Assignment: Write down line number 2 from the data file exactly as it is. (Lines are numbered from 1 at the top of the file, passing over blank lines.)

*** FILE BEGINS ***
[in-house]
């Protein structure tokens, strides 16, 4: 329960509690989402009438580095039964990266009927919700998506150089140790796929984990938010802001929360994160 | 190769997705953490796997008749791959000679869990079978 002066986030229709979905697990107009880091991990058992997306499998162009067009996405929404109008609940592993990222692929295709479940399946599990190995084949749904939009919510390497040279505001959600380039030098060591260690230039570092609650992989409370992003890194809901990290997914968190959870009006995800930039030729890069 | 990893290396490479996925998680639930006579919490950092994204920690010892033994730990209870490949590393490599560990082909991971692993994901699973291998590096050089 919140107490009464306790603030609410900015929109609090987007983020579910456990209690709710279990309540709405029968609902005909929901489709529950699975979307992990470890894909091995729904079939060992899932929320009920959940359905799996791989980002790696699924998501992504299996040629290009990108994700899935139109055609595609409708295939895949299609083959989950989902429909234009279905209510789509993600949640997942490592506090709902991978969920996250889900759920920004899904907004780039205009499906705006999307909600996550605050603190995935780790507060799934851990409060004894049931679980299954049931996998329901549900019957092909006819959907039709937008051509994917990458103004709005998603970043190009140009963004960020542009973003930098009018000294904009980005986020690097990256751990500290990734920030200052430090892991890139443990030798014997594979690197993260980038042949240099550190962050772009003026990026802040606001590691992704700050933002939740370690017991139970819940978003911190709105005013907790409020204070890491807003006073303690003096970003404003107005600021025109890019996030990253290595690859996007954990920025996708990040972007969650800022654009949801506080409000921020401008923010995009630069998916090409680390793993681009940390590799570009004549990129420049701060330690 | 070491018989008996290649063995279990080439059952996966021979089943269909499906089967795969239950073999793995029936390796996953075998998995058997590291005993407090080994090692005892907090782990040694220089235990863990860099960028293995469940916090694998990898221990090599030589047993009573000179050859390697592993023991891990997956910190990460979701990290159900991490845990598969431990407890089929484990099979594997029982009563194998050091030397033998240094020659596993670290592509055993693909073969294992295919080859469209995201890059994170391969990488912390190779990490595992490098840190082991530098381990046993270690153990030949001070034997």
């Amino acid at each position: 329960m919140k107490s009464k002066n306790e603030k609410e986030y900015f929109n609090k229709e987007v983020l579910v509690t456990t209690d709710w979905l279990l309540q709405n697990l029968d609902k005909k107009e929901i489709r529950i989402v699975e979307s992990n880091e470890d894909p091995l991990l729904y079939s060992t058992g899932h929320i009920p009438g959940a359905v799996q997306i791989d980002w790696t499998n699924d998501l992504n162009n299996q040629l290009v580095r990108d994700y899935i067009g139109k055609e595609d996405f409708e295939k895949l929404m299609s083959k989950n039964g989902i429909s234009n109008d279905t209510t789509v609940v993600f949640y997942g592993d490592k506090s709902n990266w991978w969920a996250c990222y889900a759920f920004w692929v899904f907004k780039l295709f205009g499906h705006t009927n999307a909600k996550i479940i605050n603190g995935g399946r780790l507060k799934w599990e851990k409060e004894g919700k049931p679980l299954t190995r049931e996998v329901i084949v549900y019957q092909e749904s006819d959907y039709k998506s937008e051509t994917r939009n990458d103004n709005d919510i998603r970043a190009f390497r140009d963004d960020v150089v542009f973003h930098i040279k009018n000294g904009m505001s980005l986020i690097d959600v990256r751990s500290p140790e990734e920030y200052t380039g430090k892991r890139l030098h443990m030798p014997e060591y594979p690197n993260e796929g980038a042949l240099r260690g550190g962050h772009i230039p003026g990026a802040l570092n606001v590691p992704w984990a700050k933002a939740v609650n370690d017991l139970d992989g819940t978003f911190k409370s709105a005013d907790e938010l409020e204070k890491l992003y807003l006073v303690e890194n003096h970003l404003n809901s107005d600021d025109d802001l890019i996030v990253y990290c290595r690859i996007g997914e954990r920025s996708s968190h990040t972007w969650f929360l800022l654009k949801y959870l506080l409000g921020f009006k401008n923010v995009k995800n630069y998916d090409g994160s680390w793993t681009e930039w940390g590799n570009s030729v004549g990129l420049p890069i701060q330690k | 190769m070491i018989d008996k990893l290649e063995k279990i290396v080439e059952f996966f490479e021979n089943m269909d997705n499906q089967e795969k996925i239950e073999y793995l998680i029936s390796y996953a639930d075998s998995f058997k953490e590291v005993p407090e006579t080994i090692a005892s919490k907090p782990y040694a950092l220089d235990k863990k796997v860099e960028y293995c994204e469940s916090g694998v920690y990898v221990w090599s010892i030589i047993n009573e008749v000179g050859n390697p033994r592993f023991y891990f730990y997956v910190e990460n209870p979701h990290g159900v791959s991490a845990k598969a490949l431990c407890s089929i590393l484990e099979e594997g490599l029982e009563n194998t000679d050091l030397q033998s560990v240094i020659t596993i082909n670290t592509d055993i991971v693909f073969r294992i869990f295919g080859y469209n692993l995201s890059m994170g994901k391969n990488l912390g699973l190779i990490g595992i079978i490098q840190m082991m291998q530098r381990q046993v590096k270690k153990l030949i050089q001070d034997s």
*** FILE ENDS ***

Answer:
């Protein structure tokens, strides 16, 4: 329960509690989402009438580095039964990266009927919700998506150089140790796929984990938010802001929360994160 | 190769997705953490796997008749791959000679869990079978 002066986030229709979905697990107009880091991990058992997306499998162009067009996405929404109008609940592993990222692929295709479940399946599990190995084949749904939009919510390497040279505001959600380039030098060591260690230039570092609650992989409370992003890194809901990290997914968190959870009006995800930039030729890069 | 990893290396490479996925998680639930006579919490950092994204920690010892033994730990209870490949590393490599560990082909991971692993994901699973291998590096050089 919140107490009464306790603030609410900015929109609090987007983020579910456990209690709710279990309540709405029968609902005909929901489709529950699975979307992990470890894909091995729904079939060992899932929320009920959940359905799996791989980002790696699924998501992504299996040629290009990108994700899935139109055609595609409708295939895949299609083959989950989902429909234009279905209510789509993600949640997942490592506090709902991978969920996250889900759920920004899904907004780039205009499906705006999307909600996550605050603190995935780790507060799934851990409060004894049931679980299954049931996998329901549900019957092909006819959907039709937008051509994917990458103004709005998603970043190009140009963004960020542009973003930098009018000294904009980005986020690097990256751990500290990734920030200052430090892991890139443990030798014997594979690197993260980038042949240099550190962050772009003026990026802040606001590691992704700050933002939740370690017991139970819940978003911190709105005013907790409020204070890491807003006073303690003096970003404003107005600021025109890019996030990253290595690859996007954990920025996708990040972007969650800022654009949801506080409000921020401008923010995009630069998916090409680390793993681009940390590799570009004549990129420049701060330690 | 070491018989008996290649063995279990080439059952996966021979089943269909499906089967795969239950073999793995029936390796996953075998998995058997590291005993407090080994090692005892907090782990040694220089235990863990860099960028293995469940916090694998990898221990090599030589047993009573000179050859390697592993023991891990997956910190990460979701990290159900991490845990598969431990407890089929484990099979594997029982009563194998050091030397033998240094020659596993670290592509055993693909073969294992295919080859469209995201890059994170391969990488912390190779990490595992490098840190082991530098381990046993270690153990030949001070034997």